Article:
Yet CIOs do have an opportunity to reclaim the initiative on digital technology in the organisation, if they can show their business credibility.

And that is about far more than talking the language of business rather than technology. It means learning to be smarter about senior level politics.

“CIOs are very clever, very left brain, and often very egotistical. They think, 'I know IT, I am intelligent, I must be right',” he said. “But sometimes it's better to be smart than to be right.”

Board meetings are not as daunting as most CIOs think, said Brinley Platts, founder and chairman of coaching and training organisation, CIO Development, which trains and mentors senior IT professionals. “Don’t think that everyone in the C-suite is a genius, because they are not,” he said.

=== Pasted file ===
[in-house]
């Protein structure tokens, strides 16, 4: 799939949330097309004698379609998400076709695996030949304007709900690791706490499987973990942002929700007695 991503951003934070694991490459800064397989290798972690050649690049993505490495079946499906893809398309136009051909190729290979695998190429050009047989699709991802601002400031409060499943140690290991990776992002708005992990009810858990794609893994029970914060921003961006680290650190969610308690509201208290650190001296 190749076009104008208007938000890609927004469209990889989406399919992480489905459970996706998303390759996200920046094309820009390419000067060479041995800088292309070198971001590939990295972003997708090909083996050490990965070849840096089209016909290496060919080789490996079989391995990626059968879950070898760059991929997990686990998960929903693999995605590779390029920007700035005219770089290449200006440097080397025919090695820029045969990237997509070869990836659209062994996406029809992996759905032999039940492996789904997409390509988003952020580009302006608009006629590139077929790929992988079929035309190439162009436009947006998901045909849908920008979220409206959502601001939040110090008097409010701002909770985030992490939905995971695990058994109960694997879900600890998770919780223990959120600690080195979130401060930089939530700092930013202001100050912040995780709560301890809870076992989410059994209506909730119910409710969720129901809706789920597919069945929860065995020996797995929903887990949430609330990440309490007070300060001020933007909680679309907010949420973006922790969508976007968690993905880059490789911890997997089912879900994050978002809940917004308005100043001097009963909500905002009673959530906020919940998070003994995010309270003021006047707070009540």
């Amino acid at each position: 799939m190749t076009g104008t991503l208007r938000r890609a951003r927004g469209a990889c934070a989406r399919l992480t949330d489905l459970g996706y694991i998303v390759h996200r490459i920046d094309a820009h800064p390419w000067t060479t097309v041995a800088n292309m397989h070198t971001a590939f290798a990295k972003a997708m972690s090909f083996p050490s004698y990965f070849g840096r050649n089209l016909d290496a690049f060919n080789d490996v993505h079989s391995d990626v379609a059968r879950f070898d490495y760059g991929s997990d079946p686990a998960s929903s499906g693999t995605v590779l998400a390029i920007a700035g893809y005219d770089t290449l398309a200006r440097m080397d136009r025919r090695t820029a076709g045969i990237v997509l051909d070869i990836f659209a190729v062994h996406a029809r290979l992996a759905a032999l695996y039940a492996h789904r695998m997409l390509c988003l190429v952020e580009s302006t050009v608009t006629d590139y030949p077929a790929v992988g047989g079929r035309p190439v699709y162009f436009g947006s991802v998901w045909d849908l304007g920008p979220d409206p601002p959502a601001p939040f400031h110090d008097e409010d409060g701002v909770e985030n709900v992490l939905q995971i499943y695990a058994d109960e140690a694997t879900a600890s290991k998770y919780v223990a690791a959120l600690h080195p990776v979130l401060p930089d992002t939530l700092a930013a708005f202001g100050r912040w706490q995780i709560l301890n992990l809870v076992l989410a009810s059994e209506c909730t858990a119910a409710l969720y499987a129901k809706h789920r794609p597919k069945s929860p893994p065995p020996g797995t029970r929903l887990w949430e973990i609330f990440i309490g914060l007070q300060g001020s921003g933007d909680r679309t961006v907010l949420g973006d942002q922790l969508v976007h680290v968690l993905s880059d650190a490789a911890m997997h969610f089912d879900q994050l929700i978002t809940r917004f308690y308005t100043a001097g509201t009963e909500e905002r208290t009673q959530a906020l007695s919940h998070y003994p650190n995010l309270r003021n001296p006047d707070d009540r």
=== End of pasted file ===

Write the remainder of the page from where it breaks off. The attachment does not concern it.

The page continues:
CIOs can and should be on the board, said Platts. “If you a CIO and you are not on the board and you are not in the conversation, the business is sub-optimal and they don’t realise it.”

New models for the CIO

The CIO startup

Treat the IT department as a startup and run it as a business, with its own brand and marketing. Free up cash to spend on innovation through ruthless cutting of costs elsewhere. Sell these innovations back to the business.

The CIO CFO

Behave like chief financial officer for technical infrastructure. Sweat your IT assets and use them to open new opportunities for the business. Talk with the CEO about business rather than technology.

The CIO venture capitalist

Act like a venture capitalist. That means taking more risk by managing a wider portfolio of innovative projects, knowing that some will fail.

Rebranding the CIO